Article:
Cover image for Far : a novel
Far : a novel
Lancelotta, Victoria, 1969-
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Publication Information:
New York : Counterpoint, [2003]

Physical Description:
215 pages ; 22 cm
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A dark, unsettling novel about a woman whose reluctance to adopt traditional female roles of marriage and motherhood results in a painful alienation from her Italian-American family and community. Written with Lancelotta's characteristic passion and wit, Far is a haunting exploration of what it means for a woman to be alone in her family, her house and her body, even as she is hemmed in by them.Martha is single, in her early 30s, and has lived in Baltimore all her life. But she is late to do what they all expect her to do--marry and have children --and is instead involved with Edward, a man chosen precisely because she believes that he expects none of these things from her. When she begins to suspect otherwise, she accepts a new job in the small-town South. Martha yearns to be free of the sense of having disappointed her family--and just about everyone. But the ache for resolution proves too strong. As Martha discovers a growing intimacy between Edward and her sister, she's forced to take responsibility for her isolation.

Reviews 1

Booklist Review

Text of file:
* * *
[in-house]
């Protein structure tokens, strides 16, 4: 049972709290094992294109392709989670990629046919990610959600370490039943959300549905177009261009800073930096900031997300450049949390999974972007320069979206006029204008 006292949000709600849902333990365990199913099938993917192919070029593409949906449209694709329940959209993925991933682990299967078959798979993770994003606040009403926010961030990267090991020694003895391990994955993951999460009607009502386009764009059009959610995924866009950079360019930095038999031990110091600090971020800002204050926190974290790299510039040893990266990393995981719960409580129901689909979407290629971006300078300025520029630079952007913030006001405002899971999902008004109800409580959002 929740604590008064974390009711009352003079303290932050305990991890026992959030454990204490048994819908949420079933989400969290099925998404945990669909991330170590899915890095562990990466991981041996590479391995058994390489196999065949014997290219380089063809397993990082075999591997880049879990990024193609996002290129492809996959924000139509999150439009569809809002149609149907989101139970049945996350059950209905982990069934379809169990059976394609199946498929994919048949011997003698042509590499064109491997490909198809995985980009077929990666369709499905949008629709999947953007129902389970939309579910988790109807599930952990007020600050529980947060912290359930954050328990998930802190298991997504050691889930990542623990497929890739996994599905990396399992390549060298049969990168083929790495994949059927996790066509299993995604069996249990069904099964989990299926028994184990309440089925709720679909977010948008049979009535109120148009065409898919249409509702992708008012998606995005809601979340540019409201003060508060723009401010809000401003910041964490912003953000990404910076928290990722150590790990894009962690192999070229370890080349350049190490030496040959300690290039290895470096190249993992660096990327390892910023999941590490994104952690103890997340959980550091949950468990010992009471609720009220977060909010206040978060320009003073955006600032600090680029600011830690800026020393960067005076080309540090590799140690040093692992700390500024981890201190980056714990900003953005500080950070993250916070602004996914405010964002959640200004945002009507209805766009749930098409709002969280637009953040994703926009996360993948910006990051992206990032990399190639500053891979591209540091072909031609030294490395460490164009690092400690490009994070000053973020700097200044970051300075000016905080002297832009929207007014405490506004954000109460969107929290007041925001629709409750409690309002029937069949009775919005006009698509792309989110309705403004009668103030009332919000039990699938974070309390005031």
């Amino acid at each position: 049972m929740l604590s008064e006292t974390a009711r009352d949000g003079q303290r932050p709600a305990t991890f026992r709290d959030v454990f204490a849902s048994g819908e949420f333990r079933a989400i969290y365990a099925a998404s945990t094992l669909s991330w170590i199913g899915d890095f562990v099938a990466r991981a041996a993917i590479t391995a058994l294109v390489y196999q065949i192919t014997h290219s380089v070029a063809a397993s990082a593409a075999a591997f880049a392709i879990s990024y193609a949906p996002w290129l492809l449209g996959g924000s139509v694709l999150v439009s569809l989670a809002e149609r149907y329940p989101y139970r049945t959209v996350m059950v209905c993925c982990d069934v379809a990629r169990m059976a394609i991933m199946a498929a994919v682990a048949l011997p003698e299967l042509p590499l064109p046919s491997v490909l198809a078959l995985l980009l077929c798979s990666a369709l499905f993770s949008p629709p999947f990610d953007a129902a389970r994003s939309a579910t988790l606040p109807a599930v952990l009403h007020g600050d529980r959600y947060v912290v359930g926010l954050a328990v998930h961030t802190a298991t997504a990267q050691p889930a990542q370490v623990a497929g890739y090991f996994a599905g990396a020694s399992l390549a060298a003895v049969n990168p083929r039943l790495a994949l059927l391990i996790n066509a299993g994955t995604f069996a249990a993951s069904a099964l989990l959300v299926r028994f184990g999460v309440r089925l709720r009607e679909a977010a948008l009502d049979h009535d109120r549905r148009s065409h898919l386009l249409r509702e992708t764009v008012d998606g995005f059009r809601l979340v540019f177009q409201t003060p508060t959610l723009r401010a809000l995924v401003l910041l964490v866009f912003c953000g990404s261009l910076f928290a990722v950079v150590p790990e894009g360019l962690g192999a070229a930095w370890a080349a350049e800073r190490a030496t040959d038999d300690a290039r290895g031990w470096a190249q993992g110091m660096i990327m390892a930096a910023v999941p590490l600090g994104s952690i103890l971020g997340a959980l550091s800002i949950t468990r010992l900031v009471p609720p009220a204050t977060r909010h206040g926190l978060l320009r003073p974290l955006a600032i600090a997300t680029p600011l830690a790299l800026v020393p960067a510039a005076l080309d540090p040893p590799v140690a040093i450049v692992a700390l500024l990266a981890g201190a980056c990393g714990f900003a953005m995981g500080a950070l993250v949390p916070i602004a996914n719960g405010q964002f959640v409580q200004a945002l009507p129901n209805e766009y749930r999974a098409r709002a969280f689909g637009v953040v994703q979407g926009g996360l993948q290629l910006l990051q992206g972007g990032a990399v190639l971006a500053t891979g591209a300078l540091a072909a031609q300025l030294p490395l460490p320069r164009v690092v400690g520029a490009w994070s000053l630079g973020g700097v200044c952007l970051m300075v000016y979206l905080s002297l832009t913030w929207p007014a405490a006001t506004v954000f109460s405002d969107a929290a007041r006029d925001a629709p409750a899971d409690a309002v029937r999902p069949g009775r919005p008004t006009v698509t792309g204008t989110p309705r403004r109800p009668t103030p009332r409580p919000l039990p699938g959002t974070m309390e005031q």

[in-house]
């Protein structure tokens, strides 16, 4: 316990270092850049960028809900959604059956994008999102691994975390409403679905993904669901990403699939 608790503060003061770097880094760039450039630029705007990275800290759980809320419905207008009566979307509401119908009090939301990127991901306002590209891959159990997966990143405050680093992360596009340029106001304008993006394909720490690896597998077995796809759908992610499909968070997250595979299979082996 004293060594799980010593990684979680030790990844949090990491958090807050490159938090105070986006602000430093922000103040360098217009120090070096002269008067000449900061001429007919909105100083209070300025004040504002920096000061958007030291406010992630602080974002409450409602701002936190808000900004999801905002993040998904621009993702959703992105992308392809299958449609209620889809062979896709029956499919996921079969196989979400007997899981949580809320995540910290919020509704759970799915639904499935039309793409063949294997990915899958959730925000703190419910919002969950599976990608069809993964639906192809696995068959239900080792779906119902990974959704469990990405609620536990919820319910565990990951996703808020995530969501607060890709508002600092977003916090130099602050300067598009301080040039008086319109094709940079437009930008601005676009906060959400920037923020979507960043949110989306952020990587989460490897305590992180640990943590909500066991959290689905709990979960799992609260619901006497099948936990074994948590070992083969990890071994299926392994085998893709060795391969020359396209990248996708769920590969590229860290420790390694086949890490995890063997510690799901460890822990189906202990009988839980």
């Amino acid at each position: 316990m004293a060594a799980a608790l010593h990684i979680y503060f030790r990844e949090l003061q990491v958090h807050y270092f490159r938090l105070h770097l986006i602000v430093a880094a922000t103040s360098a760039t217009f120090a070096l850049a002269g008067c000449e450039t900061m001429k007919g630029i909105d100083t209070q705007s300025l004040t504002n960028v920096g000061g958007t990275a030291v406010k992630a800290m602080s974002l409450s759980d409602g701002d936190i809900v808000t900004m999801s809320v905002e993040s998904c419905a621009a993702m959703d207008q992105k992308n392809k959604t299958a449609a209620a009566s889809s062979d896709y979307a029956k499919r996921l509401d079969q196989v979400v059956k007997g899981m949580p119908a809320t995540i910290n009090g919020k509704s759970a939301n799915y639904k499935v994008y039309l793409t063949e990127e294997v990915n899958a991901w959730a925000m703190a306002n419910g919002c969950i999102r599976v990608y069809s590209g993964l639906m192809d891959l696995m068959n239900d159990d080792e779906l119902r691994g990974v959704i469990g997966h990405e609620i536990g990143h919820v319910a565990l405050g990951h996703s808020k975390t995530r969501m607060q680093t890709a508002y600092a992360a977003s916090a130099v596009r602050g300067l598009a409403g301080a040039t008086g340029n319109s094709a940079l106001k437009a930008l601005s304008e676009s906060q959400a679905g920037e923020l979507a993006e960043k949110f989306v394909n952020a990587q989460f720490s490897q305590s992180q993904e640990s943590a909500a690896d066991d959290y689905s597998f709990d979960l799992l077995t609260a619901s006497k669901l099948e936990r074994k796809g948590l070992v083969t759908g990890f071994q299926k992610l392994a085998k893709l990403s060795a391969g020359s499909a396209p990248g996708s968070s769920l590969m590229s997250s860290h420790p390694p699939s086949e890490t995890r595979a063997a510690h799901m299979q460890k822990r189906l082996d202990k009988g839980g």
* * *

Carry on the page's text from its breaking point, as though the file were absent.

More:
Lancelotta is a razor's-edge writer with an existential streak and a fascination with the dichotomies of being. Celebrated for her short stories, she stays sharp in her debut novel in which a sultry and cryptic 30-year-old Baltimore woman struggles to understand what it is that she wants, why she doesn't want what most women seem to, and why her self-sufficiency so angers others. Writing with the surgical precision, dark sexuality, and psychological suspense of Annie Ernaux, Joan Didion, and Siri Hustvedt, Lancelotta spotlights transforming moments in Martha's spare life, from her teenage exploits with the local toughs to her Last Tango in Paris-like affair with Edward to her chilly relationships with her complicated mother and her beautiful younger sister (who ends up with Edward) to her abrupt move to a small town in Virginia to run a jewelry store. There Lancelotta adroitly conjures a nightmarish realm of injured souls capable of neurotic and vicious behavior as she traces the thin line between loneliness and aloneness, alienation and independence. --Donna Seaman Copyright 2003 Booklist